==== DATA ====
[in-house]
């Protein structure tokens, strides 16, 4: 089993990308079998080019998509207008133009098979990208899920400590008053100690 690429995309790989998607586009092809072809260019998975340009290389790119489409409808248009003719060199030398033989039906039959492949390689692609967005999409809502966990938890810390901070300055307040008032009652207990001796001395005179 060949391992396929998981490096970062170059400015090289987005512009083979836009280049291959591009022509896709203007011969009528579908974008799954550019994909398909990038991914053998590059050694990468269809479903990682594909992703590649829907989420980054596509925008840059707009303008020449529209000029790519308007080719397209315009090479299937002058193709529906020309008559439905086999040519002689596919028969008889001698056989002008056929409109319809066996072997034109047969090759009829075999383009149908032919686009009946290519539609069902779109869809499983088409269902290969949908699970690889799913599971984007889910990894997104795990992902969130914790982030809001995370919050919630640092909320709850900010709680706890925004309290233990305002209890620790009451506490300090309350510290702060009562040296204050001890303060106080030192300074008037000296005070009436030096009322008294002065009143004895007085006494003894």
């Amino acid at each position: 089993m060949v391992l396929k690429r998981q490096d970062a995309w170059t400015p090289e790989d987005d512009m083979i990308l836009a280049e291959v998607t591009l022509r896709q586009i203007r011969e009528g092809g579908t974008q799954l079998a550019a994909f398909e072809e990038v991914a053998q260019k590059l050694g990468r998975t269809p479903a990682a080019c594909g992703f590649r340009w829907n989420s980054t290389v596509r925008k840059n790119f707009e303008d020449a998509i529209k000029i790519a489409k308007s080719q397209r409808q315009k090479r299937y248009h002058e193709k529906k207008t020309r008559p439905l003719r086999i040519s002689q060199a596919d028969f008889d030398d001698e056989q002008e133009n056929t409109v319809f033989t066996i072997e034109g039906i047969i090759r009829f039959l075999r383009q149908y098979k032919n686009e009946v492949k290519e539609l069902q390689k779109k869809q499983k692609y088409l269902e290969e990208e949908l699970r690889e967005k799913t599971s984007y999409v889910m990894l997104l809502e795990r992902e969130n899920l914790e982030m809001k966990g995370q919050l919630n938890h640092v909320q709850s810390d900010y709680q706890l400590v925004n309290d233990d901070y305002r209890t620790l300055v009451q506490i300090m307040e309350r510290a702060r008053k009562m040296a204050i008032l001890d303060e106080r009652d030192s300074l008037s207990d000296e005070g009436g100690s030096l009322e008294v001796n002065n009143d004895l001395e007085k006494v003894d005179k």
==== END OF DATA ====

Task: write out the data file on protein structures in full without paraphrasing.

[in-house]
């Protein structure tokens, strides 16, 4: 089993990308079998080019998509207008133009098979990208899920400590008053100690 690429995309790989998607586009092809072809260019998975340009290389790119489409409808248009003719060199030398033989039906039959492949390689692609967005999409809502966990938890810390901070300055307040008032009652207990001796001395005179 060949391992396929998981490096970062170059400015090289987005512009083979836009280049291959591009022509896709203007011969009528579908974008799954550019994909398909990038991914053998590059050694990468269809479903990682594909992703590649829907989420980054596509925008840059707009303008020449529209000029790519308007080719397209315009090479299937002058193709529906020309008559439905086999040519002689596919028969008889001698056989002008056929409109319809066996072997034109047969090759009829075999383009149908032919686009009946290519539609069902779109869809499983088409269902290969949908699970690889799913599971984007889910990894997104795990992902969130914790982030809001995370919050919630640092909320709850900010709680706890925004309290233990305002209890620790009451506490300090309350510290702060009562040296204050001890303060106080030192300074008037000296005070009436030096009322008294002065009143004895007085006494003894």
């Amino acid at each position: 089993m060949v391992l396929k690429r998981q490096d970062a995309w170059t400015p090289e790989d987005d512009m083979i990308l836009a280049e291959v998607t591009l022509r896709q586009i203007r011969e009528g092809g579908t974008q799954l079998a550019a994909f398909e072809e990038v991914a053998q260019k590059l050694g990468r998975t269809p479903a990682a080019c594909g992703f590649r340009w829907n989420s980054t290389v596509r925008k840059n790119f707009e303008d020449a998509i529209k000029i790519a489409k308007s080719q397209r409808q315009k090479r299937y248009h002058e193709k529906k207008t020309r008559p439905l003719r086999i040519s002689q060199a596919d028969f008889d030398d001698e056989q002008e133009n056929t409109v319809f033989t066996i072997e034109g039906i047969i090759r009829f039959l075999r383009q149908y098979k032919n686009e009946v492949k290519e539609l069902q390689k779109k869809q499983k692609y088409l269902e290969e990208e949908l699970r690889e967005k799913t599971s984007y999409v889910m990894l997104l809502e795990r992902e969130n899920l914790e982030m809001k966990g995370q919050l919630n938890h640092v909320q709850s810390d900010y709680q706890l400590v925004n309290d233990d901070y305002r209890t620790l300055v009451q506490i300090m307040e309350r510290a702060r008053k009562m040296a204050i008032l001890d303060e106080r009652d030192s300074l008037s207990d000296e005070g009436g100690s030096l009322e008294v001796n002065n009143d004895l001395e007085k006494v003894d005179k």